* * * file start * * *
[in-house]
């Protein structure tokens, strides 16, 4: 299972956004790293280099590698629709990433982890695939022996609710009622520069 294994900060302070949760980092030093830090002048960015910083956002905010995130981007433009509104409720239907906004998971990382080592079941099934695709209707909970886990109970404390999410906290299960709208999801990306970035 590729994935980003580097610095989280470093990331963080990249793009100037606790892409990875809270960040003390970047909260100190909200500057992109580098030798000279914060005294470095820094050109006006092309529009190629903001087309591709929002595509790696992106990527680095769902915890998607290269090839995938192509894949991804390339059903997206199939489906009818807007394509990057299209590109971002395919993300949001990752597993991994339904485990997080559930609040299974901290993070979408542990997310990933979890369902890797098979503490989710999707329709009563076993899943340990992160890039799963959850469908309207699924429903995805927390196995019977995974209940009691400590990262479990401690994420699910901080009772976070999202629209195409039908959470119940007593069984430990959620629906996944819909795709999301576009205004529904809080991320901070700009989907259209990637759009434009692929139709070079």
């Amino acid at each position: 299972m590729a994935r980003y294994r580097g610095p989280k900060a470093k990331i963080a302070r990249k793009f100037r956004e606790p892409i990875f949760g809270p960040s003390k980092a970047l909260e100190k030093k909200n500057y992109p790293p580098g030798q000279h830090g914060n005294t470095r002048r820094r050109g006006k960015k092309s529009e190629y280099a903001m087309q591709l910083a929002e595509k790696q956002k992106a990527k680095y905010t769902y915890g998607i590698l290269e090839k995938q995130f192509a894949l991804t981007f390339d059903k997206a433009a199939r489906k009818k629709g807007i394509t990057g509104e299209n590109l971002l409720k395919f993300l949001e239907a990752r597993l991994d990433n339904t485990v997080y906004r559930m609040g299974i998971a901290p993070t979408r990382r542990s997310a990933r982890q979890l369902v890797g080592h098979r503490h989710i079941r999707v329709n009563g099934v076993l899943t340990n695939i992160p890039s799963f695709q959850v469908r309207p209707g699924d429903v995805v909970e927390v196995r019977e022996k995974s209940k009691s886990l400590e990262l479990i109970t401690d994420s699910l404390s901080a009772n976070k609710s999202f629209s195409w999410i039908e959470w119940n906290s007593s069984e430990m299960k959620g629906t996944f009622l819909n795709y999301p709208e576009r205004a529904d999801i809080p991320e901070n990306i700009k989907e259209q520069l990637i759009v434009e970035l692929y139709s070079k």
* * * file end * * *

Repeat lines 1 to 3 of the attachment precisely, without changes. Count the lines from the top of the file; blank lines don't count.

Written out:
[in-house]
């Protein structure tokens, strides 16, 4: 299972956004790293280099590698629709990433982890695939022996609710009622520069 294994900060302070949760980092030093830090002048960015910083956002905010995130981007433009509104409720239907906004998971990382080592079941099934695709209707909970886990109970404390999410906290299960709208999801990306970035 590729994935980003580097610095989280470093990331963080990249793009100037606790892409990875809270960040003390970047909260100190909200500057992109580098030798000279914060005294470095820094050109006006092309529009190629903001087309591709929002595509790696992106990527680095769902915890998607290269090839995938192509894949991804390339059903997206199939489906009818807007394509990057299209590109971002395919993300949001990752597993991994339904485990997080559930609040299974901290993070979408542990997310990933979890369902890797098979503490989710999707329709009563076993899943340990992160890039799963959850469908309207699924429903995805927390196995019977995974209940009691400590990262479990401690994420699910901080009772976070999202629209195409039908959470119940007593069984430990959620629906996944819909795709999301576009205004529904809080991320901070700009989907259209990637759009434009692929139709070079």
């Amino acid at each position: 299972m590729a994935r980003y294994r580097g610095p989280k900060a470093k990331i963080a302070r990249k793009f100037r956004e606790p892409i990875f949760g809270p960040s003390k980092a970047l909260e100190k030093k909200n500057y992109p790293p580098g030798q000279h830090g914060n005294t470095r002048r820094r050109g006006k960015k092309s529009e190629y280099a903001m087309q591709l910083a929002e595509k790696q956002k992106a990527k680095y905010t769902y915890g998607i590698l290269e090839k995938q995130f192509a894949l991804t981007f390339d059903k997206a433009a199939r489906k009818k629709g807007i394509t990057g509104e299209n590109l971002l409720k395919f993300l949001e239907a990752r597993l991994d990433n339904t485990v997080y906004r559930m609040g299974i998971a901290p993070t979408r990382r542990s997310a990933r982890q979890l369902v890797g080592h098979r503490h989710i079941r999707v329709n009563g099934v076993l899943t340990n695939i992160p890039s799963f695709q959850v469908r309207p209707g699924d429903v995805v909970e927390v196995r019977e022996k995974s209940k009691s886990l400590e990262l479990i109970t401690d994420s699910l404390s901080a009772n976070k609710s999202f629209s195409w999410i039908e959470w119940n906290s007593s069984e430990m299960k959620g629906t996944f009622l819909n795709y999301p709208e576009r205004a529904d999801i809080p991320e901070n990306i700009k989907e259209q520069l990637i759009v434009e970035l692929y139709s070079k």